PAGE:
Why BlackCat Ransomware Should Concern You

An intentionally grainy image of a hooded figure with cat's eyes for blackcat ransomware

By now, you’ve no doubt heard about ransomware – the extremely dangerous form of malware that encrypts an organization’s data assets and holds them for ransom.

Often, if not paid promptly, criminals behind ransomware attacks also attempt to expose your data publicly. Needless to say, no company wants to get infected with ransomware of any variety.

Yes, more than one variety of ransomware exists, and each one carries with it their own problems.

One such variant, dubbed BlackCat ransomware, has become popular due to the ease with which it can be deployed against your company’s infrastructure.

Let’s take a look under the hood of this ransomware-as-a-service (RaaS) threat, and how you can combat it, along with other forms of ransomware.

What is Ransomware-as-a-Service?

In many ways, ransomware gangs operate the same as legitimate businesses. A person or group creates a product or service, and sells it to customers.

And, ransomware-as-a-service groups work in the same manner, albeit on the wrong side of the law.

An RaaS offering provides customers with access to ransomware software for an upfront fee or percentage of the profits made from the ransomware.

This allows non-technical criminals, with no coding experience, to launch sophisticated attacks against large and small companies.

Unfortunately, the rise of RaaS offerings makes it easy for anyone to become a cybercriminal. It’s an unpleasant example of how a good idea like software-as-a-service can be corrupted by malicious minds.

If you care about your IT security, you should absolutely be concerned about RaaS products and the potential damage they can cause.

Related: What is Crime-as-a-Service, and why is it plaguing small businesses? (click image to learn more)

So, What Is BlackCat Ransomware?

To start, BlackCat ransomware is an RaaS offering first observed in November 2021.

It’s unique in that it’s coded in the Rust programming language, which isn’t usually employed in ransomware.

So, why should you care what computer code it uses?

Well, while the particular computer code might not matter to you, the result should.

You see, the use of this language helps it evade detection from older security tools, which may not have the capacity to identify the new BlackCat ransomware.

A successful BlackCat ransomware attack results in the encryption and exfiltration of the target’s data for more effective extortion.

Additionally, BlackCat ransomware targets multiple devices and potential entry points when launching an attack. In fact, the malware’s developers have established affiliations with multiple groups of threat actors.

This makes compounds the difficulties involved in predicting the delivery and execution of the ransomware.

Commonly exploited vectors, such as compromised credentials and infected remote applications, are no used to spread BlackCat ransomware, as well as vulnerabilities in Exchange Server.

So far, successful BlackCat attacks occurred on Windows and Linux devices, as well as virtual machine instances.

How to Handle Ransomware Attacks

Handling ransomware attacks requires a multi-faceted approach that includes the following components.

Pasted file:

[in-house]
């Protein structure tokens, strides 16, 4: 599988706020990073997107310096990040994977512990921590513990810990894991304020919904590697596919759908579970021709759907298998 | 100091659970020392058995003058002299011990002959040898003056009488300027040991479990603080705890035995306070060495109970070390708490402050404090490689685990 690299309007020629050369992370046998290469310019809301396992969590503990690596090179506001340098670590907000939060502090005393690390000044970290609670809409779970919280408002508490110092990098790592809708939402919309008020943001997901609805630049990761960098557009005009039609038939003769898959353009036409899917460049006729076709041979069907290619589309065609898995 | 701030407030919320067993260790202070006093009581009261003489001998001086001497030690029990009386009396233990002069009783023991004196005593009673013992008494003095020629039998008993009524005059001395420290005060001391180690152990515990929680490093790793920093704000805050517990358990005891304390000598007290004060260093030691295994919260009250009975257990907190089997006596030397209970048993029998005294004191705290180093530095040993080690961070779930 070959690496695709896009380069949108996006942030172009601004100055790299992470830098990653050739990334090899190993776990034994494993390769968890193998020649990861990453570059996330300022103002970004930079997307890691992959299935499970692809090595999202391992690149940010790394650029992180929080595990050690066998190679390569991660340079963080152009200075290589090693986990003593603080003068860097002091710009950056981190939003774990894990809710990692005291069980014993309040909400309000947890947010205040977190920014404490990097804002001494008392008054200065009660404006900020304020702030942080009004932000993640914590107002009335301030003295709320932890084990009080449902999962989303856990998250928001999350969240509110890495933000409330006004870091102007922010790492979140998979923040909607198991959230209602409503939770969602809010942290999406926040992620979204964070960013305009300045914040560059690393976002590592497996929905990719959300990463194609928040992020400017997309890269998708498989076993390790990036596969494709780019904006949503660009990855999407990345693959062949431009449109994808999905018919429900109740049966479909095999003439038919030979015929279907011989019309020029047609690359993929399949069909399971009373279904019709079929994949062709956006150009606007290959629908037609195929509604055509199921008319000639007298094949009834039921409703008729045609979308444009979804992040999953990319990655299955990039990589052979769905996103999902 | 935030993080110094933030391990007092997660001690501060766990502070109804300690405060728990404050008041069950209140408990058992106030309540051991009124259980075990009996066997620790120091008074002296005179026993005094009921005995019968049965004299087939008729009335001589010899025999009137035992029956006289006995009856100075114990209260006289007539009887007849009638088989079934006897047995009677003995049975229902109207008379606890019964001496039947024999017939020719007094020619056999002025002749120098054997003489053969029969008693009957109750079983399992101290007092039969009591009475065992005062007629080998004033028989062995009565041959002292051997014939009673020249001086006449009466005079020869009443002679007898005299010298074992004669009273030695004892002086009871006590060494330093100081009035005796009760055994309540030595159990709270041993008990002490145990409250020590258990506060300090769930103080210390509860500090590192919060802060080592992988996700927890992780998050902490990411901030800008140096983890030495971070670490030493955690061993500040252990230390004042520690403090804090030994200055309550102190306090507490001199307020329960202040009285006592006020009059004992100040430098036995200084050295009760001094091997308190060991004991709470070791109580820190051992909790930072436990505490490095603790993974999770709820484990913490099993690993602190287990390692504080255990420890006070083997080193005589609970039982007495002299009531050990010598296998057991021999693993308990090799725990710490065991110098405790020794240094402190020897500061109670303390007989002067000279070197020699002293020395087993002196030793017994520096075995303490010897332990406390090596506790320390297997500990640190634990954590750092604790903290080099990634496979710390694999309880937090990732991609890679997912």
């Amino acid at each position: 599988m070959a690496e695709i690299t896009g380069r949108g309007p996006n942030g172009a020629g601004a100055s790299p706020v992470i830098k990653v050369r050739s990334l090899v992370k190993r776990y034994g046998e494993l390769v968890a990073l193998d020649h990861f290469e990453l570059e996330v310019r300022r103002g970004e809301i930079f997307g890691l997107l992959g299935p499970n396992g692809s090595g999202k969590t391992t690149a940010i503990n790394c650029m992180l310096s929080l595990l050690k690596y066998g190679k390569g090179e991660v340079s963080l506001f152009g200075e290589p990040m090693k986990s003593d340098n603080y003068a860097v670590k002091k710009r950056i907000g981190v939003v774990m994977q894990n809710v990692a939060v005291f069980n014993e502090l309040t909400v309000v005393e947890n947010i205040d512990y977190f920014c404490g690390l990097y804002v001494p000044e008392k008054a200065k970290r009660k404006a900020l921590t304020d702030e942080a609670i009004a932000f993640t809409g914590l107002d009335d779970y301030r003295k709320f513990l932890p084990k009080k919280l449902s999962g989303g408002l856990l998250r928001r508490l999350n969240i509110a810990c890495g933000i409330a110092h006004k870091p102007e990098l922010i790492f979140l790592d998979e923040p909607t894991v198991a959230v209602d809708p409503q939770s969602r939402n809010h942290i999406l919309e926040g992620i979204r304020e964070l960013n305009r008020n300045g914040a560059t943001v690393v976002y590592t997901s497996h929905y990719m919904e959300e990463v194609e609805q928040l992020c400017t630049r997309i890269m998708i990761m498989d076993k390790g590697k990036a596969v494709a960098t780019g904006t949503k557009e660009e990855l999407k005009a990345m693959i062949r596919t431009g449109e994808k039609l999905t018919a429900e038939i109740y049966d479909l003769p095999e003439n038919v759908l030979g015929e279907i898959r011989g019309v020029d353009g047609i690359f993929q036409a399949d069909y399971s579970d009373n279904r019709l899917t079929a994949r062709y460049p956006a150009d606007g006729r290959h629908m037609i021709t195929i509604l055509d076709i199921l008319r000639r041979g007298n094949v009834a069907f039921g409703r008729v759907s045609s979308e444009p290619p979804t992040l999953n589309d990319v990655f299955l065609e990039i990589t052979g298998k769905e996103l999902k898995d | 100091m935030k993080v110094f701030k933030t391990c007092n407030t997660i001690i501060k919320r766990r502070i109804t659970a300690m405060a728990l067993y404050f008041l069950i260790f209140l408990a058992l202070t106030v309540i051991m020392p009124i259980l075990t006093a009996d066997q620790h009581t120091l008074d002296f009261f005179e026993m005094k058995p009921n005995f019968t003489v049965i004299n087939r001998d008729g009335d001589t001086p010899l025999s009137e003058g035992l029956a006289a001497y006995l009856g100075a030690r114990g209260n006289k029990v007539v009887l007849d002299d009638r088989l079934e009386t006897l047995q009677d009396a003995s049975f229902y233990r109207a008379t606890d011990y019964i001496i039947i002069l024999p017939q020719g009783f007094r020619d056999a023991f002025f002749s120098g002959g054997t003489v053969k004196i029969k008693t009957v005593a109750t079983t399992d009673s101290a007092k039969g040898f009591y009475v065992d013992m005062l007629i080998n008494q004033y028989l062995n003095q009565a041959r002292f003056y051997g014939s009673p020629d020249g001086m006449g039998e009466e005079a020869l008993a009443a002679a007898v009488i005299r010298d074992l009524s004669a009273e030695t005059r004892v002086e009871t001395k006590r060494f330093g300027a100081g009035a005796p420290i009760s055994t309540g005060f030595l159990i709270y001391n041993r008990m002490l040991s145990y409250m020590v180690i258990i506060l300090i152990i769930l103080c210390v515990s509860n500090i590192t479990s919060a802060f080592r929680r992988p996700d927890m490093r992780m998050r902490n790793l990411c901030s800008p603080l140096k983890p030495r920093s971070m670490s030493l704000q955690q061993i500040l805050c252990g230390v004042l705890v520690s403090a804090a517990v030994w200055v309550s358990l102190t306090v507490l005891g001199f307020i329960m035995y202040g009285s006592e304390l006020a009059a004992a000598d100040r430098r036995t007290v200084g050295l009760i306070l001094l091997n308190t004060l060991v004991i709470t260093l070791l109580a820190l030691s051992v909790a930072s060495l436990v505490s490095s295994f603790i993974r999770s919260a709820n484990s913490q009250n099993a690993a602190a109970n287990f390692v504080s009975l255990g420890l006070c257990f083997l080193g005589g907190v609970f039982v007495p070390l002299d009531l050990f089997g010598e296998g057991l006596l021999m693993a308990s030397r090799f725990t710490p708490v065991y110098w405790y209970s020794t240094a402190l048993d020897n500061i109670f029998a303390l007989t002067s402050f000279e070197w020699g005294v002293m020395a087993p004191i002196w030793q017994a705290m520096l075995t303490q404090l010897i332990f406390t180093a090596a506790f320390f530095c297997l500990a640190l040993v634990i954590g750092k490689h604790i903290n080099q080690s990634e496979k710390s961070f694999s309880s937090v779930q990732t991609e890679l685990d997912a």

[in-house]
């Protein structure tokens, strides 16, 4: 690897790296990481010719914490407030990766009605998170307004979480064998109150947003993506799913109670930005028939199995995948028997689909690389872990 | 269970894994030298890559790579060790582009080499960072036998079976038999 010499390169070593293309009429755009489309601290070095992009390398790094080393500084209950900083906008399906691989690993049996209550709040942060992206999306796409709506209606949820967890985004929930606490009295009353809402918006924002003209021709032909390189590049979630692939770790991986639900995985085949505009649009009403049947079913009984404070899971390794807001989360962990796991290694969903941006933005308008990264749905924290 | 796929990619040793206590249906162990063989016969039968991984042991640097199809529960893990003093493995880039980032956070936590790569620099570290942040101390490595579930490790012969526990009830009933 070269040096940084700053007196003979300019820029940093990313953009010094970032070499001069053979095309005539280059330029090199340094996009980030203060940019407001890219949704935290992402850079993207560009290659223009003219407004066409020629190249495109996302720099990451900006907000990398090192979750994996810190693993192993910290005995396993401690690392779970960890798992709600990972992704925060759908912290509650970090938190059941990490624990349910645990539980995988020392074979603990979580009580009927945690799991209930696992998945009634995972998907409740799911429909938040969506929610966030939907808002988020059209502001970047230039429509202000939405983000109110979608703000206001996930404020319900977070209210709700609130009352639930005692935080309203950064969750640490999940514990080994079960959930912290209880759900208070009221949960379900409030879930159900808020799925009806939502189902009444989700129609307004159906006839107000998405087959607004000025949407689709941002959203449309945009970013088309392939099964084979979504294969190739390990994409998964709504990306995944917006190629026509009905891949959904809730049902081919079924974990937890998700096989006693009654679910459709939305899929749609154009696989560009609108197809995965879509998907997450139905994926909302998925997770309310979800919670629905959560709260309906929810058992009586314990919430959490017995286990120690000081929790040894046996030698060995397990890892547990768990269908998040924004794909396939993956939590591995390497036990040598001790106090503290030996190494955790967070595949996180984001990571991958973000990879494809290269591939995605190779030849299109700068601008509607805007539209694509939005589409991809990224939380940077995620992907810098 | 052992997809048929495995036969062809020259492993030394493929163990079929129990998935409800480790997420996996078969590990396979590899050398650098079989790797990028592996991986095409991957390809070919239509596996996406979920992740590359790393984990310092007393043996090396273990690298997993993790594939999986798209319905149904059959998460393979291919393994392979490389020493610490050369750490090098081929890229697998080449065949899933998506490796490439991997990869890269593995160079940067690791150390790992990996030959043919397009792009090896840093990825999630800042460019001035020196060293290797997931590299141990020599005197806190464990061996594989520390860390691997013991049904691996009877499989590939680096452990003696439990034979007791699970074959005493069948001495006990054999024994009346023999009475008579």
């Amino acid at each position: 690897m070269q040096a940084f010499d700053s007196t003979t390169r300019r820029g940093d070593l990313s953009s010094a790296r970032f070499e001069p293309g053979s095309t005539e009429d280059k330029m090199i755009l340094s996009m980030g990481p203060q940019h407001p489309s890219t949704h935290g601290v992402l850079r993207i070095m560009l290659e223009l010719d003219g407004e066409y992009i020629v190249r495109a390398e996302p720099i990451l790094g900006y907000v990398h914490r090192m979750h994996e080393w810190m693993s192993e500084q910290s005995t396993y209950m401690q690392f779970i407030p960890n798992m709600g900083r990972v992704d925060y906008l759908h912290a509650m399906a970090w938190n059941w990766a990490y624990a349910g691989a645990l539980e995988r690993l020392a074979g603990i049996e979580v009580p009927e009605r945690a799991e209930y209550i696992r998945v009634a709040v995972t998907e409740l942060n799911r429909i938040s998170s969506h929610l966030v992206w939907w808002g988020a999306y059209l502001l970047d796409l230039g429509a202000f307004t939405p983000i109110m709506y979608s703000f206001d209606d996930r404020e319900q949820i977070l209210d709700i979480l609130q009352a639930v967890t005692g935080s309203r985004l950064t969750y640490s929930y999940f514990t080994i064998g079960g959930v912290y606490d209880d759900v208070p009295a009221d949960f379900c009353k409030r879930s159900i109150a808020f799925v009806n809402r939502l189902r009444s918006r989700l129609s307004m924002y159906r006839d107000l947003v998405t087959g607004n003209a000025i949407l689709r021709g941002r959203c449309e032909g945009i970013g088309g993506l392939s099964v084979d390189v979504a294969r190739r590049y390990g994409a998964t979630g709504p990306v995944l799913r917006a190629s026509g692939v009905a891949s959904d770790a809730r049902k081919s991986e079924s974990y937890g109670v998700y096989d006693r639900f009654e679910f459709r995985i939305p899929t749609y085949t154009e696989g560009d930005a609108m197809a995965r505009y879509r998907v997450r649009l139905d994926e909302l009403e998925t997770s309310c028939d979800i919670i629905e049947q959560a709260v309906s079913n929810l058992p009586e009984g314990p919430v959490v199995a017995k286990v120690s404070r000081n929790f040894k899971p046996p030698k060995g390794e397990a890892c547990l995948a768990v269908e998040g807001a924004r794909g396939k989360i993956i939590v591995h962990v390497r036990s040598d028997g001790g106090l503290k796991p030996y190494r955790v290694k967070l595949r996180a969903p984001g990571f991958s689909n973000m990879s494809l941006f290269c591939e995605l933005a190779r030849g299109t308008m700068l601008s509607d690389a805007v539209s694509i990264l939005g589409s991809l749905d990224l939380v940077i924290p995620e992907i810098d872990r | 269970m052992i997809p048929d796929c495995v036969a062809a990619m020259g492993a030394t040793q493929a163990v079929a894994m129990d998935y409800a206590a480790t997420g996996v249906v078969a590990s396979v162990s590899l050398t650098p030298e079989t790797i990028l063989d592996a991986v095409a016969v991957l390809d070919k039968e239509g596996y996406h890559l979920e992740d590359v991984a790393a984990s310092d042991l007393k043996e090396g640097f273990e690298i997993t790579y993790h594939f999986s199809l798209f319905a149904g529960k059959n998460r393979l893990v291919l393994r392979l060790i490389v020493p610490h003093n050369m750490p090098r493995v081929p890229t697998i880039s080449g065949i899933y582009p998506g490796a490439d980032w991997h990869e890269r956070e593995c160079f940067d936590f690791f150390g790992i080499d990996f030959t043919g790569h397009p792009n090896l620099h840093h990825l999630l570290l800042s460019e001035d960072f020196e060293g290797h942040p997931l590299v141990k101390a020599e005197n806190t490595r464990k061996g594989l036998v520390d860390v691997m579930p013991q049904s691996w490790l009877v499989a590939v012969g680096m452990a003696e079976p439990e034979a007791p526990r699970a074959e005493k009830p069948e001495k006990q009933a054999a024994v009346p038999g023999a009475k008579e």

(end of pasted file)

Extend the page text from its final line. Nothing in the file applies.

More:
Employee education and training – To start with, ensure everyone in your organization receives training to spot and avoid phishing scams. These scams generally become the first link in an attack, by compromising credentials or clicking a malicious link.

Data backups – If an attack does occur, you’re going to need backup – data backups, that is.

Regularly scheduled and encrypted backups, stored in a separate, secure location, may be necessary to recover from a successful attack. That’s because even if you pay a ransom, you have no guarantee of data recovery.

So, you’ll want to conduct regular tests to ensure the viability of your backups, as well as your ability to recover any affected systems.

Control and monitor network traffic – Construct firewalls to keep unauthorized users out of your computing environment. Authorize and authenticate all external connections.

A photo of a series of 1's and 0's with a picture of a lock and text which reads ransomware, How ransomware works
Related: Ever wonder how ransomware works? We break it all down, right here (click image to learn more)

Implement a Managed Detection and Response Solution

Even with proper security training and backup procedures in place, it only takes one mistake for a major problem to arise. And, that’s exactly why having an experienced team on your side can deliver the peace of mind you need.

After all, there’s never a reason to go it alone.

Blue Bastion, along with our network specialist division, Ideal Integrations, can help. We offer our customers a comprehensive and effective managed detection and response solution, including:

  • 24×7 security monitoring of infrastructure, applications, and data resources;

  • Complete visibility to all traffic from a unified security management platform;

  • Detection of unauthorized lateral movement that often indicates the presence of a threat actor;

  • A framework to meet third-party and compliance requirements;

  • Access to a dedicated response team to help investigate and recover from a malicious intrusion like a ransomware attack.

If you’re ready to reach out for assistance, or just curious to learn more, simply contact us at 412-349-6680, or fill out the form below, and our team of cybersecurity experts will create and execute the ultimate security plan to protect your organization.

And, as always, stay vigilant.

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